Furthermore, once you leave the country with the wrapper, you lose the ability to contribute to it.
After all, if the benefit of these accounts is for the local population. Why would the government extend it to people who left?
That means that any investment strategy you build around it will grind to a halt, and you’ll have to start from scratch wherever you land.
As we say here in Spain, that’s “no bueno.”
So what should I do if I have an ISA or other tax wrapper when I move abroad?
A while back, we came across this question on a forum asking what a UK expat living in Spain can do with their ISA.
(It’s actually the inspiration for this post).
Here’s the gist of what this person could do.
Don’t panic or beat yourself up!
First, don’t feel bad about getting into this situation.
For one, moving abroad is a life-changing experience, which enriches you as a person far more than even the most incredible investment strategy.
Life isn’t all about money, and experiences matter more than we sometimes give credit to.
Second, you should be proud of yourself for opening an ISA or tax wrapper account in the first place.
Investing is intimidating, and you decided to take a bit of risk and invest in your future.
All too many people avoid taking the steps you did.
Don’t diminish your accomplishments.
Leave the ISA as-is
When you leave the UK as a tax resident, you’ll lose the ability to contribute to it (unless you’re a Crown Employee. In that case, you can ignore this info).
It’s likely better to leave it alone unless you need those funds immediately.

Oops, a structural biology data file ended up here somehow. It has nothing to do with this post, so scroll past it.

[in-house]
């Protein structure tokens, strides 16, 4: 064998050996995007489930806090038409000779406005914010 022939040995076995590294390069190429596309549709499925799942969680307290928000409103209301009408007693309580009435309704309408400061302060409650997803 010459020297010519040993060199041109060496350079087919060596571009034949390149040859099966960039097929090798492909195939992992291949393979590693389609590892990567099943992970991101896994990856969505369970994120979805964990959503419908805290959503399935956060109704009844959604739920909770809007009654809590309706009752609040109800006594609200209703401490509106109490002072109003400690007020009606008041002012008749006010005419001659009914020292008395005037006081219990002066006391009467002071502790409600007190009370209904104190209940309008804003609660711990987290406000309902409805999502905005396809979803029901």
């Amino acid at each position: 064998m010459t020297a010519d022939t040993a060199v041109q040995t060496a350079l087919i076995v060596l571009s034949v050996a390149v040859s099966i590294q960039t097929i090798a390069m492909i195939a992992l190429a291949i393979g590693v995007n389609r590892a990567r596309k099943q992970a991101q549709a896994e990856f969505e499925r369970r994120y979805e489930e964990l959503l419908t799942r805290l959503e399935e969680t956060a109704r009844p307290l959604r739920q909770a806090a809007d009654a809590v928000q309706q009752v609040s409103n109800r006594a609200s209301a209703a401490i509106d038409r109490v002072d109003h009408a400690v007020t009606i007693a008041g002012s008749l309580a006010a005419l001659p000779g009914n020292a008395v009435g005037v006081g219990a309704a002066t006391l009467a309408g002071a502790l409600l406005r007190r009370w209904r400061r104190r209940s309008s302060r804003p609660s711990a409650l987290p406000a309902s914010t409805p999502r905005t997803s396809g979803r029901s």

If you can, shift your investments into accumulating funds
Before losing the ability to contribute to the account, you should consider moving your investments into accumulating funds.
An accumulating or “capitalizing” fund automatically reinvests any profits (dividends, coupons, etc.) into the fund.
This reinvestment happens automatically, meaning you as an investor don’t have to pay taxes on the profits.
In turn, your investments will still get passive contributions, helping them to continue to grow even when you can put your money in anymore.
If you’re already a tax resident in another country, avoid selling your ISA.
Once you become a tax resident outside the UK, you’ll be liable to your new dwelling’s tax rules.
If you’re in a place practicing resident-based taxation, you would have to pay tax on any gains you make by selling your ISA.
Depending on your goals, you might not want to do that as it’s money lost you won’t recover.
Instead, you’re probably better off leaving it alone.
If you haven’t become a tax resident in your new home yet, that would be the time to sell your ISA as you wouldn’t be liable for the taxes.
For other tax wrappers around the world, check the rules.
As we mentioned above, other countries have tax wrapper accounts.
The rules vary from country to country and even wrapper to wrapper.
When planning to move abroad or even before opening the account, it’s essential to check what happens when you’re no longer a tax resident.
France, for example, can penalize PEA investors if they don’t stay in France for the immediate 10 years after opening it.
Americans are in an entirely different boat due to the unique citizen-based taxation.
In either case, checking and planning beforehand will save you from a massive headache later on.
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Self-managing an investment account is about the only other way to avoid these sorts of cross-border tax headaches.
Here, you’d need to pick investments and service providers that can cross borders without creating problems.
Then, while understanding the local rules, you can manage your investments efficiently, lowering your taxes and growing your wealth.
If that sounds complicated (and to be fair, it sort of is), we have you covered.
We created abroaden to help people living abroad like yourselves build your wealth regardless of where you call home.
Our tools manage your investments based on local rules, making them tax efficient and saving you time, money, and a mind-splitting headache.
That way, you can keep growing and contributing to your investments while living the life you want.